Going to Pot Financially
Notwithstanding the pros and cons of medical marijuana, the legalization of cannabis for recreational use may be hazardous to health – and wealth.
Still illegal under federal law, attitudes toward marijuana use are softening. It is now the most widely consumed drug in the country, with an estimated 15.2 million users. A recent report from the National Institute on Drug Abuse indicated that, in 2013, 12.7% of 8th and 12th graders had tried marijuana in the past year.
But given its wide use in society, perhaps we should view pot through a financial planning lens.
The ultimate goal of financial planning is “financial independence.” Unless you win the lottery or inherit a boatload of money, financial freedom is based on earning power, saving and investing, and the prudent use of debt. Can a few casual joints a week harm earning power?
Retired nationally syndicated talk show host Neal Boortz once said, “Most people are poor because they continue to do the things that make them poor.” Harsh, maybe: Some people suffer financially due to unforeseen circumstances. But by and large, Boortz had a point. Bad habits are a major cause of income inequality, the latest cause célèbre in political circles.
A recent report in The Weekly Standard magazine indicated that the strongest supporters of marijuana legalization are males ages 18-29. Given increasing use of the drug by adolescents and young adults, medical schools at Northwestern University and Harvard University, plus Massachusetts General Hospital, teamed up to study the impact of tetrahydrocannabinol (THC), the mind-altering ingredient found in marijuana, on young minds. Published in the April 16 issue of the Journal of Neuroscience, the study is a wake-up call for parents and persons charting a career path.
Debunking the trendy idea that casual use of weed is not a problem, the study showed major brain changes, notably abnormalities in cerebral regions critical to emotion and motivation. If you are emotionally less stable and lack motivation, will employers be thrilled?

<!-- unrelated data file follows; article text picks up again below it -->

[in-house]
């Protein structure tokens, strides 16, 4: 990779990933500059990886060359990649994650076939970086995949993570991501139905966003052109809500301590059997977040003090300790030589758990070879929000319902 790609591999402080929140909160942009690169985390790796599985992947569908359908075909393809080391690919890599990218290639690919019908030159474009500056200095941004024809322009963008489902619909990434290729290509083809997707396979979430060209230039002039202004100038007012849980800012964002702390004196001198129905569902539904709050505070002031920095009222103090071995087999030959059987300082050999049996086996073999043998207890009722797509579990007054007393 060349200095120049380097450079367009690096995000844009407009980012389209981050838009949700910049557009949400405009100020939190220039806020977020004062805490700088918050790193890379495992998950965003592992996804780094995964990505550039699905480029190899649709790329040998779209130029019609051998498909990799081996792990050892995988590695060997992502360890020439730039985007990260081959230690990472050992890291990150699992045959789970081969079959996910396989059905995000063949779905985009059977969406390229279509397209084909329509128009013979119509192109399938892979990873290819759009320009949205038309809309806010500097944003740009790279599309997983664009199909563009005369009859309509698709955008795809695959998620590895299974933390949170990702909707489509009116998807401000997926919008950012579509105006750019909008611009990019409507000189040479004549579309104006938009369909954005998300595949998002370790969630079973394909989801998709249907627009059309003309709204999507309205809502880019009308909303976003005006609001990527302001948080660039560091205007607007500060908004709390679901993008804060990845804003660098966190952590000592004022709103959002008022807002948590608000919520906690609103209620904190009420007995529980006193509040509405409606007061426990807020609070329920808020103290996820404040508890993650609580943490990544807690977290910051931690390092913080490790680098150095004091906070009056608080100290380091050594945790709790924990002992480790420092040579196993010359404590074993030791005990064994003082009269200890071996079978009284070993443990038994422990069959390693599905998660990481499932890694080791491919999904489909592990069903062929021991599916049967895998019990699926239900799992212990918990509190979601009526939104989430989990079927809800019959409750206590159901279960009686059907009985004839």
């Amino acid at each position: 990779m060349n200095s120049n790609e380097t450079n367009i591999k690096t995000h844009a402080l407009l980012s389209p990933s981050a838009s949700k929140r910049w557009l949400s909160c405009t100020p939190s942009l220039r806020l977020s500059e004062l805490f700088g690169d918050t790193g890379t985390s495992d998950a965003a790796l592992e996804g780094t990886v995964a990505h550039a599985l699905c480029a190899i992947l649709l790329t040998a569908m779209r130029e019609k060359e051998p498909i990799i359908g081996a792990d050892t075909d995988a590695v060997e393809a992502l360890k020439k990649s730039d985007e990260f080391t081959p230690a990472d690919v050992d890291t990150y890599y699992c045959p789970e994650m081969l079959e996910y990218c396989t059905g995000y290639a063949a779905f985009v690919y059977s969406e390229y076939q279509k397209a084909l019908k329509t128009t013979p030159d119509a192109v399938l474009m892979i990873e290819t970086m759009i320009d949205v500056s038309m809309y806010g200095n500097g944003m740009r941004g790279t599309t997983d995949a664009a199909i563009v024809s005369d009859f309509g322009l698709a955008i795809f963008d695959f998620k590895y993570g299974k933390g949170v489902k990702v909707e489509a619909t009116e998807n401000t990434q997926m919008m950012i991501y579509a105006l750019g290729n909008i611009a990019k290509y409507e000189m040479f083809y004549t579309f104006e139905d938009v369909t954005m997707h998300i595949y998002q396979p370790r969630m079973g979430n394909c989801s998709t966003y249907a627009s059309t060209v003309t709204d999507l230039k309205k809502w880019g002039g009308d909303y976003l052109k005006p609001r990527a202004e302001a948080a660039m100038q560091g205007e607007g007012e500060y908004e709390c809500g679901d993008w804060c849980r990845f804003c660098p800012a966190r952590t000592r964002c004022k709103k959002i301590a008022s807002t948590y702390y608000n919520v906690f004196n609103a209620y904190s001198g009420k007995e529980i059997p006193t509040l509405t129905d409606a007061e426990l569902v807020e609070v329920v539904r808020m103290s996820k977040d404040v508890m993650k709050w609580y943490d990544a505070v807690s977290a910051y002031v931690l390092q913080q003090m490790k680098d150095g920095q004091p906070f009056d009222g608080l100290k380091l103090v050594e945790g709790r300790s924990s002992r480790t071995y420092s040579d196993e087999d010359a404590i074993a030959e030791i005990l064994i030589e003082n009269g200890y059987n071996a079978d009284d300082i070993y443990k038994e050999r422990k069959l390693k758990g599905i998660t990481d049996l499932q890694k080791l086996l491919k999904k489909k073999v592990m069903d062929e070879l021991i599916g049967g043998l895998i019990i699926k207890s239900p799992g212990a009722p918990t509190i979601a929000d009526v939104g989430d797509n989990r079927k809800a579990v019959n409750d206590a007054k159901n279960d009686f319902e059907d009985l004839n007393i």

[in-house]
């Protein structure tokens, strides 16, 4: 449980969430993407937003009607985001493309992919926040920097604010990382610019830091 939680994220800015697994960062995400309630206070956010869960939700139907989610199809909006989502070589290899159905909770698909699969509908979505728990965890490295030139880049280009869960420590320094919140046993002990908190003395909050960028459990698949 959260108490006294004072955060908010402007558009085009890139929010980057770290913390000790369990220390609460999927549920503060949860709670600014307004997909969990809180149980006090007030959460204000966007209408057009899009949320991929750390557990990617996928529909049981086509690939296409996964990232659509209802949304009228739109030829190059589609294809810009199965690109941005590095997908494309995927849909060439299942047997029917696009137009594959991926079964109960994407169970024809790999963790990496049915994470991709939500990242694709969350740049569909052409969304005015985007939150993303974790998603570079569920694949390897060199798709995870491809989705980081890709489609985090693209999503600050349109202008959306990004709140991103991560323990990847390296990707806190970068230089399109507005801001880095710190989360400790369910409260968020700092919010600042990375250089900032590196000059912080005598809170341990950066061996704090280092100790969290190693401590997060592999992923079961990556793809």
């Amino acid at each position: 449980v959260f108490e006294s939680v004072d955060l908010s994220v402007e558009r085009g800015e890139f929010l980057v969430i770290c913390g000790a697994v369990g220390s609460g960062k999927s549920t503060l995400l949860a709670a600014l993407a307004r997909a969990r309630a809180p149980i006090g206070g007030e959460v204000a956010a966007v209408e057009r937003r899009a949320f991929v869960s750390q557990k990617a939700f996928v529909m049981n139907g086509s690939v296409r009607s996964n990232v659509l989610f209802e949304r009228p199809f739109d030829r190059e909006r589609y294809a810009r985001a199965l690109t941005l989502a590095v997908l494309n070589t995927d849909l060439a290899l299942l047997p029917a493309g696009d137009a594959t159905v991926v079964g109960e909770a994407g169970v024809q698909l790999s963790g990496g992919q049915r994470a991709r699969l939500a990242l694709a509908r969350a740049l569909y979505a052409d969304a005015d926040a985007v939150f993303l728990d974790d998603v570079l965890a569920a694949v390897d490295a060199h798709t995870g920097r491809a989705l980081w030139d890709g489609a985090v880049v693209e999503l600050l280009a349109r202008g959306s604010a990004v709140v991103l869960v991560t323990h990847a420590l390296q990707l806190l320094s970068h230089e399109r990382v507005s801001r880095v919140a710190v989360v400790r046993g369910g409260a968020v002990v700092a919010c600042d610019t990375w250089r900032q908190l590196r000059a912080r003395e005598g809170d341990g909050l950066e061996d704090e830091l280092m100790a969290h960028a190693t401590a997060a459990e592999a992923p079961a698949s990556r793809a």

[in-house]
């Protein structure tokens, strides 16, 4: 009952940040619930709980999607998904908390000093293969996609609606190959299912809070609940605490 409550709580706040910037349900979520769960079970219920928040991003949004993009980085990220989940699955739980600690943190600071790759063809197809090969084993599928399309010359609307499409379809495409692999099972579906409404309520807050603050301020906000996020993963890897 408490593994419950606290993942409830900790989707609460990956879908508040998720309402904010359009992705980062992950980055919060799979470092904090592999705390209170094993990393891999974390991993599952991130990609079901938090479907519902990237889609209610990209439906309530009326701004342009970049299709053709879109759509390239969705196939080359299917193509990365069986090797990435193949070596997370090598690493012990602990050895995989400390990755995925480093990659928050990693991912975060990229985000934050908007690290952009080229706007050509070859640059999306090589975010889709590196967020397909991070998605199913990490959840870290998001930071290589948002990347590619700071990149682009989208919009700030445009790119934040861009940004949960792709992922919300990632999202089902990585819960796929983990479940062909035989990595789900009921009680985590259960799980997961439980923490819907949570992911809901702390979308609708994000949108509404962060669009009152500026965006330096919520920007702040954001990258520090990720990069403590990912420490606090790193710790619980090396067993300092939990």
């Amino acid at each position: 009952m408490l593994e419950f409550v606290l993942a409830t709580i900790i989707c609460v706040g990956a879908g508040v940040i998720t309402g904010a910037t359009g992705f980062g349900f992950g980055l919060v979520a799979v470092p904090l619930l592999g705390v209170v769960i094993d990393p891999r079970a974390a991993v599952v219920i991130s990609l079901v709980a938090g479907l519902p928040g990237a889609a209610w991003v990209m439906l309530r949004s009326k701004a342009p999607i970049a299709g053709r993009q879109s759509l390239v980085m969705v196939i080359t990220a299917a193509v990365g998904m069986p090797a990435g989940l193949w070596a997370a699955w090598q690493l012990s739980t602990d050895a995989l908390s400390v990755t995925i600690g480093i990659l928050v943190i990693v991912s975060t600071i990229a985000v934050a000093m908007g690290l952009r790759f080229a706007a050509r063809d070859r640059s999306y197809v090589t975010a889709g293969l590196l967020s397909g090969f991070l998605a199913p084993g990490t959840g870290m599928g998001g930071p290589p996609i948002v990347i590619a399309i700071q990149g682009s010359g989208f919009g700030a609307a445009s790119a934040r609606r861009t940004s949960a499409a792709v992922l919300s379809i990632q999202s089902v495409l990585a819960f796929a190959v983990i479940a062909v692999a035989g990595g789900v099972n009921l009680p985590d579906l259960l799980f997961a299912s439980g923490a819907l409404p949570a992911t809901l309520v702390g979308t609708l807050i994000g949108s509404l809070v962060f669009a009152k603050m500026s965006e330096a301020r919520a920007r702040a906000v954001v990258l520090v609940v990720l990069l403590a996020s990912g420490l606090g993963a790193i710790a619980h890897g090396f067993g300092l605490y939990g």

In his 1966 song Rainy Day Woman #12 & 35, Bob Dylan proclaimed, “Everybody must get stoned.” Since the 1960s and 1970s, singers portrayed stoners as colorful folk heroes. As noted in the study, the THC content of pot then was 1% to 3%; now it ranges from 5% to 9%.
If someone urges, “Hey, try this, it’ll re-wire your brain,” will that enhance future success? Which would you rather feature in your profile, an advanced degree in computational science and engineering, or a Facebook picture of you getting baked on a joint?
Aside from the cost of pot, marijuana use worries insurance underwriters. As a future or current spouse or parent, life, health and disability insurance is important to your financial security, and that of loved ones.
Jeff Root, writing in National Underwriter Life & Health (April 2014), notes that smoke, whether from tobacco or marijuana, causes a number of negative health complications: “As a general rule, insurers assume all forms of smoking are harmful unless scientifically proven otherwise.”
Smoker rates can be substantially higher than non-smoker rates. If you misrepresent the use of tobacco or any drug on an insurance application, the carrier may deny your claim. THC can show up in a urine sample up to six weeks after use. Companies that demand physically able and mentally sharp employees often complain that they cannot find enough candidates who can pass a drug test.
Parents consult financial planners about tax-wise strategies to fund educations. Whether in a trade school or college, education is key to solving income disparities in our knowledge-based world. Do not make assumptions, “my child will not do drugs,” or if he or she does a little bit of marijuana, “no harm, no foul.”
Parents and students: You are investing substantial dollars and energy in education and grooming for future career success. Don’t let Mary Jane blow career prospects “up in smoke.”
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Lewis Walker, CFP, is president of Walker Capital Management LLC, Peachtree Corners, Ga. Securities and certain advisory services offered through the Strategic Financial Alliance Inc. (SFA). Lewis Walker is a registered representative of SFA, which is otherwise unaffiliated with Walker Capital Management. 770-441-2603. firstname.lastname@example.org.
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